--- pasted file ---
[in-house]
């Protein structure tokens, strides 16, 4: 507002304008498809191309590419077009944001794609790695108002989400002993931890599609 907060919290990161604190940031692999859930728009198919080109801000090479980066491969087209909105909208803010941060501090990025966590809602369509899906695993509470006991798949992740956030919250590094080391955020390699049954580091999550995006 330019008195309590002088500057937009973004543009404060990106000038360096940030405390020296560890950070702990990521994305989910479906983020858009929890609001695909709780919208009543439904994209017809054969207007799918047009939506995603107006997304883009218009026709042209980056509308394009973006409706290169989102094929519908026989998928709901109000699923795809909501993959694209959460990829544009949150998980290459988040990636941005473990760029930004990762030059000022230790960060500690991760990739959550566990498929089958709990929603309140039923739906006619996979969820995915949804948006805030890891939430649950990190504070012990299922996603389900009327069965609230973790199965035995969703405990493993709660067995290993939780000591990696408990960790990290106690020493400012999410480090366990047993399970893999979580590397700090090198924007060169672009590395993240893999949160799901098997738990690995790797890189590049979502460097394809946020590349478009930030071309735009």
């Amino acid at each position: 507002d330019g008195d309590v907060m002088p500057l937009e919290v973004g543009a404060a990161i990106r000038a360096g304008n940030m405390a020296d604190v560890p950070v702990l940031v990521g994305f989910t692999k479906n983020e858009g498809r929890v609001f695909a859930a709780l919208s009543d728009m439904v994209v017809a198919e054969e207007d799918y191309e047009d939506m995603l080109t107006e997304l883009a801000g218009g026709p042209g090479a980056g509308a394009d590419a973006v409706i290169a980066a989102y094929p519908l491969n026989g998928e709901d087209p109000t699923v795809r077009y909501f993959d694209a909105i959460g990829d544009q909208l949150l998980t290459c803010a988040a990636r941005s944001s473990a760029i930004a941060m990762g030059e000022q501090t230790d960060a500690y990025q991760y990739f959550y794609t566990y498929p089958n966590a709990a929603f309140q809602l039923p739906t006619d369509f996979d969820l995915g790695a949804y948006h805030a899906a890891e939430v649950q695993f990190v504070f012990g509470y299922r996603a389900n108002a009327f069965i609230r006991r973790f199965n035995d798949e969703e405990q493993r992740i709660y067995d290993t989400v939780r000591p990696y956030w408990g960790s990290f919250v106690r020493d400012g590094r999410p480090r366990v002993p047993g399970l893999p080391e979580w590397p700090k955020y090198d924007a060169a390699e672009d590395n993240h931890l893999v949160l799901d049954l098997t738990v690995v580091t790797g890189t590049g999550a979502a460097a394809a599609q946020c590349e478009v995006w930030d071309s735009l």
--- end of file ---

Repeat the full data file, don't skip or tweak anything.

[in-house]
């Protein structure tokens, strides 16, 4: 507002304008498809191309590419077009944001794609790695108002989400002993931890599609 907060919290990161604190940031692999859930728009198919080109801000090479980066491969087209909105909208803010941060501090990025966590809602369509899906695993509470006991798949992740956030919250590094080391955020390699049954580091999550995006 330019008195309590002088500057937009973004543009404060990106000038360096940030405390020296560890950070702990990521994305989910479906983020858009929890609001695909709780919208009543439904994209017809054969207007799918047009939506995603107006997304883009218009026709042209980056509308394009973006409706290169989102094929519908026989998928709901109000699923795809909501993959694209959460990829544009949150998980290459988040990636941005473990760029930004990762030059000022230790960060500690991760990739959550566990498929089958709990929603309140039923739906006619996979969820995915949804948006805030890891939430649950990190504070012990299922996603389900009327069965609230973790199965035995969703405990493993709660067995290993939780000591990696408990960790990290106690020493400012999410480090366990047993399970893999979580590397700090090198924007060169672009590395993240893999949160799901098997738990690995790797890189590049979502460097394809946020590349478009930030071309735009």
């Amino acid at each position: 507002d330019g008195d309590v907060m002088p500057l937009e919290v973004g543009a404060a990161i990106r000038a360096g304008n940030m405390a020296d604190v560890p950070v702990l940031v990521g994305f989910t692999k479906n983020e858009g498809r929890v609001f695909a859930a709780l919208s009543d728009m439904v994209v017809a198919e054969e207007d799918y191309e047009d939506m995603l080109t107006e997304l883009a801000g218009g026709p042209g090479a980056g509308a394009d590419a973006v409706i290169a980066a989102y094929p519908l491969n026989g998928e709901d087209p109000t699923v795809r077009y909501f993959d694209a909105i959460g990829d544009q909208l949150l998980t290459c803010a988040a990636r941005s944001s473990a760029i930004a941060m990762g030059e000022q501090t230790d960060a500690y990025q991760y990739f959550y794609t566990y498929p089958n966590a709990a929603f309140q809602l039923p739906t006619d369509f996979d969820l995915g790695a949804y948006h805030a899906a890891e939430v649950q695993f990190v504070f012990g509470y299922r996603a389900n108002a009327f069965i609230r006991r973790f199965n035995d798949e969703e405990q493993r992740i709660y067995d290993t989400v939780r000591p990696y956030w408990g960790s990290f919250v106690r020493d400012g590094r999410p480090r366990v002993p047993g399970l893999p080391e979580w590397p700090k955020y090198d924007a060169a390699e672009d590395n993240h931890l893999v949160l799901d049954l098997t738990v690995v580091t790797g890189t590049g999550a979502a460097a394809a599609q946020c590349e478009v995006w930030d071309s735009l």